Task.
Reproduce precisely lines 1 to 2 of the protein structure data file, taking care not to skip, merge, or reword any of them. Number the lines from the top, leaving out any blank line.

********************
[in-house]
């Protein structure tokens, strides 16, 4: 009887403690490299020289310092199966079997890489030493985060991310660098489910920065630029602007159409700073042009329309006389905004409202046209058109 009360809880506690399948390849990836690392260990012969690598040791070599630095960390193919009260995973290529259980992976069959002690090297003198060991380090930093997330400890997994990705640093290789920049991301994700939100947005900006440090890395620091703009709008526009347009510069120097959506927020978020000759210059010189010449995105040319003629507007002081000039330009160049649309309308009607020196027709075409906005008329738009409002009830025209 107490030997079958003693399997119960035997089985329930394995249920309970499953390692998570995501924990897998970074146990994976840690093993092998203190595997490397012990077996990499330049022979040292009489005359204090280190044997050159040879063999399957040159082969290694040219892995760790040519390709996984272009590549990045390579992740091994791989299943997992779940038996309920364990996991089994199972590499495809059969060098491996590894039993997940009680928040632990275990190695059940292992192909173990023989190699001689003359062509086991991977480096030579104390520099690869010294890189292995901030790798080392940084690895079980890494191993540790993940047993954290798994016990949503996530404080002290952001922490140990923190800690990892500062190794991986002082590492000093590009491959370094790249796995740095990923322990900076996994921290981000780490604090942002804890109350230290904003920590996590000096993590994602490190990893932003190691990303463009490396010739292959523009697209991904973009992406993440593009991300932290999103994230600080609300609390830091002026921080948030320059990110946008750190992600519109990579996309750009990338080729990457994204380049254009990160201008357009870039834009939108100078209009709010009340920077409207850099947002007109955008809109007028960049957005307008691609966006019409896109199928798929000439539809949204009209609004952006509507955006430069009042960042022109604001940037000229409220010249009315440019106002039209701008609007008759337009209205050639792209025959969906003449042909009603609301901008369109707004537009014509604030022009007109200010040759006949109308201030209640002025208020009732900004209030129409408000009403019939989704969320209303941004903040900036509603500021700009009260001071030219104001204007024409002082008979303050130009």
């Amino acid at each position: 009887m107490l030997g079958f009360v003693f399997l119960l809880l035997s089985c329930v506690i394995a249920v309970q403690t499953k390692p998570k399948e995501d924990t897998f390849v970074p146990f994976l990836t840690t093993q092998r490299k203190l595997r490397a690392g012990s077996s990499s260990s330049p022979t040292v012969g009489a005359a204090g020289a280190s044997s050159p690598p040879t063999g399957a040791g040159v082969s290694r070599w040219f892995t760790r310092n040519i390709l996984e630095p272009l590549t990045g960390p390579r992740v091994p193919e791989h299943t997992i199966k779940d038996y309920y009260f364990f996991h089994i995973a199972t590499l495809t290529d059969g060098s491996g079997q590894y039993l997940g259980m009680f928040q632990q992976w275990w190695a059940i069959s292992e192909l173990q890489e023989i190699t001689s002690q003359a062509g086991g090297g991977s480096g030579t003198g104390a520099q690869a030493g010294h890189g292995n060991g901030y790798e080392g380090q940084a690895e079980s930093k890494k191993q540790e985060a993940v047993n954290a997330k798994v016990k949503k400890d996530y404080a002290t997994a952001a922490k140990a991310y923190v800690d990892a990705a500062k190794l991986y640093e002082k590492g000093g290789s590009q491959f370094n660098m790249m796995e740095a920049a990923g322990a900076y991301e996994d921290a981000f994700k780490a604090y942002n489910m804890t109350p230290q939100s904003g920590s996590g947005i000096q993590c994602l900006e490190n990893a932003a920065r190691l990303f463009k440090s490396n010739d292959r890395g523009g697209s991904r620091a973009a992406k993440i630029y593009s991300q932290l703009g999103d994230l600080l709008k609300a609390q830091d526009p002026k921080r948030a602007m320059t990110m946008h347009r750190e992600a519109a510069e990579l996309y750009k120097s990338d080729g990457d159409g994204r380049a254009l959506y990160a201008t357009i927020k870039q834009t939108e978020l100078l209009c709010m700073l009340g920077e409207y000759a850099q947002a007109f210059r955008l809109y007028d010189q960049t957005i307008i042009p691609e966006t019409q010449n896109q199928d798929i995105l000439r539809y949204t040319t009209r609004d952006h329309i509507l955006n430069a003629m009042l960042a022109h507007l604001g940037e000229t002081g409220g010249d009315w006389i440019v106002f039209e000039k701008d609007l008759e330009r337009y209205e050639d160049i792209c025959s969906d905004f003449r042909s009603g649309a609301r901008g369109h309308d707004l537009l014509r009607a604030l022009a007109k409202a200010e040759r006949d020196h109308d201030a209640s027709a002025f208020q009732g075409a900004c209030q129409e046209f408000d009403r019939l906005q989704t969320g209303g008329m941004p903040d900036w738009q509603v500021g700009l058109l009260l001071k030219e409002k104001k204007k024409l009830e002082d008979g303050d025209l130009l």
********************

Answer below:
[in-house]
């Protein structure tokens, strides 16, 4: 009887403690490299020289310092199966079997890489030493985060991310660098489910920065630029602007159409700073042009329309006389905004409202046209058109 009360809880506690399948390849990836690392260990012969690598040791070599630095960390193919009260995973290529259980992976069959002690090297003198060991380090930093997330400890997994990705640093290789920049991301994700939100947005900006440090890395620091703009709008526009347009510069120097959506927020978020000759210059010189010449995105040319003629507007002081000039330009160049649309309308009607020196027709075409906005008329738009409002009830025209 107490030997079958003693399997119960035997089985329930394995249920309970499953390692998570995501924990897998970074146990994976840690093993092998203190595997490397012990077996990499330049022979040292009489005359204090280190044997050159040879063999399957040159082969290694040219892995760790040519390709996984272009590549990045390579992740091994791989299943997992779940038996309920364990996991089994199972590499495809059969060098491996590894039993997940009680928040632990275990190695059940292992192909173990023989190699001689003359062509086991991977480096030579104390520099690869010294890189292995901030790798080392940084690895079980890494191993540790993940047993954290798994016990949503996530404080002290952001922490140990923190800690990892500062190794991986002082590492000093590009491959370094790249796995740095990923322990900076996994921290981000780490604090942002804890109350230290904003920590996590000096993590994602490190990893932003190691990303463009490396010739292959523009697209991904973009992406993440593009991300932290999103994230600080609300609390830091002026921080948030320059990110946008750190992600519109990579996309750009990338080729990457994204380049254009990160201008357009870039834009939108100078209009709010009340920077409207850099947002007109955008809109007028960049957005307008691609966006019409896109199928798929000439539809949204009209609004952006509507955006430069009042960042022109604001940037000229409220010249009315440019106002039209701008609007008759337009209205050639792209025959969906003449042909009603609301901008369109707004537009014509604030022009007109200010040759006949109308201030209640002025208020009732900004209030129409408000009403019939989704969320209303941004903040900036509603500021700009009260001071030219104001204007024409002082008979303050130009």